Will quoting the Bible be made illegal in Cincinnati?

Quoting the Bible will not soon become illegal in Cincinnati.

  • Published 8 December 2015
Stay Informed

The Daily Debunker brings you the top stories on Snopes.com.


Quoting the Bible will become illegal in Cincinnati as of 9 December 2015.

This morning this article is popping up all over my Facebook & I'm sure you guys can probably tell from the headline it's causing quite the frenzy!

Collected via Email, December 2015


Support the fact checking and investigative journalism you rely on at Snopes.com.


On 7 December 2015, the web site Christ Church Cincy published a post titled “Quoting Bible illegal in Cincinnati starting this Wednesday….” The post was later edited to replace “pastor” with “counselor,” but it said:

According to the article it will likely be a done deal on Wednesday of this week. [City Council Member Chris] Seelbach is confident that he has the necessary votes both to make it out of committee tonight and to pass it as law on Wednesday. Although a few states have passed similar laws, no major city has done so, and Cincinnati.com is exultant in claiming that Cincinnati is leading the way in such wickedness.

Why “wickedness”? Because this law is nothing less than a denial of the biblical doctrine of sanctification, threatening fines of $73,000 per year to a [pastor] that uses 1 Corinthians 6:9-11 to help those caught in sin: “Or do you not know that the unrighteous will not inherit the kingdom of God? Do not be deceived; neither fornicators, nor idolaters, nor adulterers, nor effeminate, nor homosexuals, nor thieves, nor the covetous, nor drunkards, nor revilers, nor swindlers, will inherit the kingdom of God. Such were some of you; but you were washed, but you were sanctified, but you were justified in the name of the Lord Jesus Christ and in the Spirit of our God.” (1 Corinthians 6:9-11).

The post cited Cincinnati.com as a source and linked to a 6 December 2015 article titled “Cincinnati to consider ban on reparative therapy for LGBT youth.” As the title indicated, the ban in question had nothing to do with making it “illegal” to quote from the Bible, and it reported:

Nearly a year after the death by suicide of local transgender teenager Leelah Alcorn, Cincinnati again stands to become a national leader in LGBT rights, with debate scheduled Monday on a measure that would ban reparative or conversion therapy for LGBT youth[.]

City Council Member Chris Seelbach said Thursday that at Monday’s meeting of the council’s law and public safety committee, he will propose an ordinance that would impose a $200-a-day fine on a therapist or counselor practicing the therapy that aims to “change” lesbians, gay men, bisexuals or transgender people from their sexual orientation or gender identity.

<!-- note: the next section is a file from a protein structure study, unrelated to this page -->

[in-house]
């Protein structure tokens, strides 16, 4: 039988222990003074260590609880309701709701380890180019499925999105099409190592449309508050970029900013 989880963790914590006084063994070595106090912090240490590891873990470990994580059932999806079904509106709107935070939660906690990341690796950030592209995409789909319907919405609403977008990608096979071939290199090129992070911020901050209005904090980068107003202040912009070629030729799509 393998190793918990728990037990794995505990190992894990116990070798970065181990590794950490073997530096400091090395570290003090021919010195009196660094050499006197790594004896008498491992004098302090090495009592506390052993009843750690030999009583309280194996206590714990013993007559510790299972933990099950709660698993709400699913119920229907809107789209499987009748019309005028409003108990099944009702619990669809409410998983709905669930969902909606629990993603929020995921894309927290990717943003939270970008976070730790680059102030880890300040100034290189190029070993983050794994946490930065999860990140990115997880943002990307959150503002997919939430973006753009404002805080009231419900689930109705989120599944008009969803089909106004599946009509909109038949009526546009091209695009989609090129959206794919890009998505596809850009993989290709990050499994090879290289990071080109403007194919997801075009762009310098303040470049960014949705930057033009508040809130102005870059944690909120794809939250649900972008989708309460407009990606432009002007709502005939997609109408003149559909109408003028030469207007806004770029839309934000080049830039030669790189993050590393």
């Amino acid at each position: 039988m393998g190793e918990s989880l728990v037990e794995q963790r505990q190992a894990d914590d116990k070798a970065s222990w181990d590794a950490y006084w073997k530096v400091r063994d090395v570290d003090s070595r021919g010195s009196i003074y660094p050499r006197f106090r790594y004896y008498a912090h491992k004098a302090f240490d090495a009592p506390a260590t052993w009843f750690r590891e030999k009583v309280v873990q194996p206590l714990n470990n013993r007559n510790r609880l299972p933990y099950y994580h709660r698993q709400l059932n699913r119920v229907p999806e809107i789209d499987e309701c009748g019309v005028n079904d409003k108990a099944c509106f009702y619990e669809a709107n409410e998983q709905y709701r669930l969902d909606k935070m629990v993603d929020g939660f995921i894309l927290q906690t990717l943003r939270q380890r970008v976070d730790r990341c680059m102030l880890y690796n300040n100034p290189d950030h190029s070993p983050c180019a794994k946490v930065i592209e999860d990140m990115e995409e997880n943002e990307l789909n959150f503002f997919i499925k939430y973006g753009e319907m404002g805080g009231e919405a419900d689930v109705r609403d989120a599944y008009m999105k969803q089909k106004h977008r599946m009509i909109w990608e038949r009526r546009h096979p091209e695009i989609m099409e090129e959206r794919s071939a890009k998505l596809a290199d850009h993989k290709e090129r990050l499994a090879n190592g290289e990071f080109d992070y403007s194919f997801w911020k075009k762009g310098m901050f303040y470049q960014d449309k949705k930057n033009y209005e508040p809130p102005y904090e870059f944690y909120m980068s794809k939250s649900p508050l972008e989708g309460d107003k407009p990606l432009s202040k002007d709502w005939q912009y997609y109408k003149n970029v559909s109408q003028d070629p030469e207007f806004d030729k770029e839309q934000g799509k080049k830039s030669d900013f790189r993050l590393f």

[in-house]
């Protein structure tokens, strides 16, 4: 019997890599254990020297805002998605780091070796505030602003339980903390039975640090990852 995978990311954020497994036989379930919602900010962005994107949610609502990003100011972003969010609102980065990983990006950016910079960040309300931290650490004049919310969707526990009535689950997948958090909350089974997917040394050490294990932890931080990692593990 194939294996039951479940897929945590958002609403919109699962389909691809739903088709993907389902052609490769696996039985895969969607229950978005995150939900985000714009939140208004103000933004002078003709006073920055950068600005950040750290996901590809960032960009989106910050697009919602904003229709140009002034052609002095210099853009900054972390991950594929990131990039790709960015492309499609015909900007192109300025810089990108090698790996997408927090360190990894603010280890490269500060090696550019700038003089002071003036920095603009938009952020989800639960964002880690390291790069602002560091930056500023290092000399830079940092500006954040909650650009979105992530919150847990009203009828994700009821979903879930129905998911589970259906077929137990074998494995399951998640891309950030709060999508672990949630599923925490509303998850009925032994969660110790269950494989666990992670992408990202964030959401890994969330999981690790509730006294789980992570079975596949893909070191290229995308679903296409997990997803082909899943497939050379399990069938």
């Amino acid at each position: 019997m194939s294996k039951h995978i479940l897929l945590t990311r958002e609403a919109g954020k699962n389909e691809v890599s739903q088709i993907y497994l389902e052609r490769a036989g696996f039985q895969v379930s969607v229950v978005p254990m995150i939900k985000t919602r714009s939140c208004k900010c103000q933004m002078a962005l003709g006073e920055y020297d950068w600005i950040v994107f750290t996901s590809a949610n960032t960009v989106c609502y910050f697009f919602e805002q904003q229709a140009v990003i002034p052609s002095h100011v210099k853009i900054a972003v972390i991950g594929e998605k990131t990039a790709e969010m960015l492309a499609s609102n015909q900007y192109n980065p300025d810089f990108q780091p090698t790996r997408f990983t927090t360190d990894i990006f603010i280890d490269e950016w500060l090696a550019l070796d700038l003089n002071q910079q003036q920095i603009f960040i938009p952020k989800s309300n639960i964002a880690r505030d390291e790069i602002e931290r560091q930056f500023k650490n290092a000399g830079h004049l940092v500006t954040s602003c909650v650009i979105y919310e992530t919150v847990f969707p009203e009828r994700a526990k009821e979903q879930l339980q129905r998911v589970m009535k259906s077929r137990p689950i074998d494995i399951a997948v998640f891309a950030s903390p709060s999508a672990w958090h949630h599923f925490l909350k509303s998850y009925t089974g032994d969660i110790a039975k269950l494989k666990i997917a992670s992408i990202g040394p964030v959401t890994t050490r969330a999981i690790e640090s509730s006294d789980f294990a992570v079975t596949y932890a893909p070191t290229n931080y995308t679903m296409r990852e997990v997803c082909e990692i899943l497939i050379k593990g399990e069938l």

Passage apparently would make Cincinnati the first major U.S. city to ban reparative or conversion therapy. The Movement Advancement Project, an LGBT organization in Denver that tracks legislation nationwide on reparative therapy, has no record of a city passing an ordinance that would ban the practice.

Seelbach’s concern over the discredited practice of “conversion therapy” for gay and transgender youth was not new; in December 2014, he confirmed then-rumors about the death of Ohio teenager Leelah Alcorn to Snopes.com. On 29 December 2014, Seelbach eulogized Alcorn in a Facebook post that was subsequently widely shared, publicizing the circumstances of Alcorn’s suicide.

Ultimately, the original post’s title (“Quoting Bible illegal in Cincinnati starting this Wednesday…”) claimed that Seelbach’s efforts criminalized reading from the Bible and pastor’s efforts to counsel LGBT congregants. The insinuation was false, as Seelbach’s efforts focused solely on the legality of conversion therapy (a practice already banned in California, Illinois, New Jersey, and Oregon):

Reparative or conversion therapy once was an accepted therapeutic practice but in the past 20 years, professional organizations such as the American Academy of Pediatrics, the American Medical Association, the American Psychiatric Association and the American Psychological Association have forbidden it. Reparative therapy “potentially can lead to severe emotional damage,” in the words of the National Association of Social Workers.